Bells for Eli by Susan Zurenda: A Review
There are some books that you enjoy so much when you near the end you sort of panic and force yourself to stop reading. Thirty pages towards the end of Susan Zurenda’s novel, Bells for Eli, I had such a moment and deliberately set the novel on my nightstand to take up the next day. I don’t often pace myself or even cut myself off for the mere pleasure of extending a good read, but I did so with Bells for Eli.
Bells for Eli is told by an older Adeline, called Delia, reflecting on her years growing up with her first cousin, Eli. More than just a first cousin, he is her neighbor, her best friend, her true (and forbidden) love. Bells for Eli begins in August 1978 and flashes back to 1959 when Eli drinks lye, permanently damaging his esophagus. He undergoes surgeries and extremely painful procedures, and as a young child is unable to even eat—his mother grinds up food and inserts it into his stomach—and then moves forward as Delia and Eli grow up. The narrative has a dreamy quality, beginning with the prologue when Delia falls asleep in the cemetery, wakes up to the Green Branch town clock’s bells chiming, then contemplates herself and Eli while walking home. From the prologue forward, you are on edge waiting for the other shoe to drop. During scenes when Eli drives his new Camaro on Christmas day or when he climbs the bell clock tower, I held my breath. A handsome and reckless young man in adolescence, Eli falls in love and tries desperately to replace Delia with another version of her in Isabel. Despite his tragic accident, Bells for Eli is a celebration of Eli’s life.
The novel’s point of view—told from the point-of-view of first-person observer and protagonist, Delia Green—resembles the point-of-view in The Great Gatsby, by F. Scott Fitzgerald—I will say I consulted Writing Fiction by Janet Burroway and mulled point-of-view over, wondering if this was a hybrid between first-person central and first-person peripheral. Is that possible? Who is this story about? It belongs to both Delia and Eli. Notice the similarity between their names. Is that coincidental? I don’t think so. I think the bells ring for both characters; they are both central to the story. They both suffer, learn, and love equally, but yes, the “I,” or the first-person narrator retelling this story is Delia, and she is the clear protagonist. Eli’s surgeries, the pain, being an outsider throughout his childhood all shape his life, but these events also equally shape Delia’s life. This point-of-view is tricky and masterful on Zurenda’s part. I seriously pondered it, wondered about the choice, and then considered how the point of view creates empathy. Sympathy and empathy are different creatures. This book is about empathy. If Eli told the story, we could commiserate with him, but only to a point, especially if he constantly complained about pain. Having that distance from the actual pain creates a sense of empathy which defines both Delia’s and Eli’s character. Ultimately, this choice in narration works because there is enough distance from Eli so that the narrator doesn’t become whiny; rather, Delia learns and changes and at the same time the reader learns and changes.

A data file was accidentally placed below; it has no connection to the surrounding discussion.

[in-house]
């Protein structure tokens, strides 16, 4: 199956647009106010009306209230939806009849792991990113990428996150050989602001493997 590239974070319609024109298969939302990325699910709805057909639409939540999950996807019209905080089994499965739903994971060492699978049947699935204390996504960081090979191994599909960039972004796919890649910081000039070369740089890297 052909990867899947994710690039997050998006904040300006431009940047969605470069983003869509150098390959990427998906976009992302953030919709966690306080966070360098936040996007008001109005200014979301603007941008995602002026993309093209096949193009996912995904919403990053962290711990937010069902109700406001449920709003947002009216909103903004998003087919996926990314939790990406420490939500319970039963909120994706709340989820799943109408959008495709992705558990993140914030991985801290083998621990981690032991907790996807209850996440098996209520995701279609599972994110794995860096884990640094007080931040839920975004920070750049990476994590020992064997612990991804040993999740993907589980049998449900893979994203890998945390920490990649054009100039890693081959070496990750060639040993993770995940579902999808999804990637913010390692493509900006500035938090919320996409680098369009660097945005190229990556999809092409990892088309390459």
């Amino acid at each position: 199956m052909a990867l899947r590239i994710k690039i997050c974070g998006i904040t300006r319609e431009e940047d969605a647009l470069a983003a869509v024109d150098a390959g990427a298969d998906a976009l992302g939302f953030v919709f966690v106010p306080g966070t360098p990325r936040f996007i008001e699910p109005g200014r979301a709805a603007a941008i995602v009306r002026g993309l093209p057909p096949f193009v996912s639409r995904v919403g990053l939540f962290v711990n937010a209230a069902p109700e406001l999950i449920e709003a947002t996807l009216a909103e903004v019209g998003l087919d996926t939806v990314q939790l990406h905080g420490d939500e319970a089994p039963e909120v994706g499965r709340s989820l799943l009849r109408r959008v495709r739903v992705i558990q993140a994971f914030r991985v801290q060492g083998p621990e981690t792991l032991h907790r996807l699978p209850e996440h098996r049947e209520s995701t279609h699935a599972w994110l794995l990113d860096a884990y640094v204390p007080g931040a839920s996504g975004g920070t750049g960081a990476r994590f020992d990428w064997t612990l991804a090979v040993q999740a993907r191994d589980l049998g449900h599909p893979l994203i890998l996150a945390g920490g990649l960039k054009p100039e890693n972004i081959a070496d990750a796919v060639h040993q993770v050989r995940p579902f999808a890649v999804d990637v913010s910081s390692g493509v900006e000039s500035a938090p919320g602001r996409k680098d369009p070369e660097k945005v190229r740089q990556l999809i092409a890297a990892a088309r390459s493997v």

The story is a reflection from an older narrator, but when Delia recounts being four-years-old or sixteen-years-old, or whatever age, the voice, imagery, the setting, the dialogue, the action is captured from the perception of that age and time. This is difficult to pull off and shows a level of control not all authors possess. It’s tempting and much easier to speak in the narrator’s current voice. In Bells for Eli, you forget, as a reader, the “I” here is the older Delia and feel like you are experiencing what she felt at age four, at age sixteen, and the narrative supports it via historical and/or cultural references—some of them quite humorous. Though the novel has its tragic moments, it’s imbued with amusing anecdotes that rocketed me straight back into my own childhood and teenage years. I had a vivid sensation of being a child and standing before a rack of Barbie clothes encased in plastic with pure want coursing through my veins when Delia’s friend Gloria boasts about her Barbie’s Executive Career outfit. Zurenda takes you back to a place in time with references to Dark Shadows (a vampire soap opera my own mother watched), Delia’s Ziggy tee-shirt, or Delia and Eli being “placed in the red group, the top group” after reading from “Friends Old and New, Dick and Jane readers.” Oh, I recall this same process in grade school! In addition, some of my very favorite images are from the viewpoint of a very young Delia, describing Uncle Gene’s eyebrows as “caterpillars,” or imagining the white flowers of Mimi’s magnolia trees as popcorn. Thinking like a child, a teenager, a young adult and making the dialogue or imagery realistic for the age while maintaining the narrator’s voice is no small feat.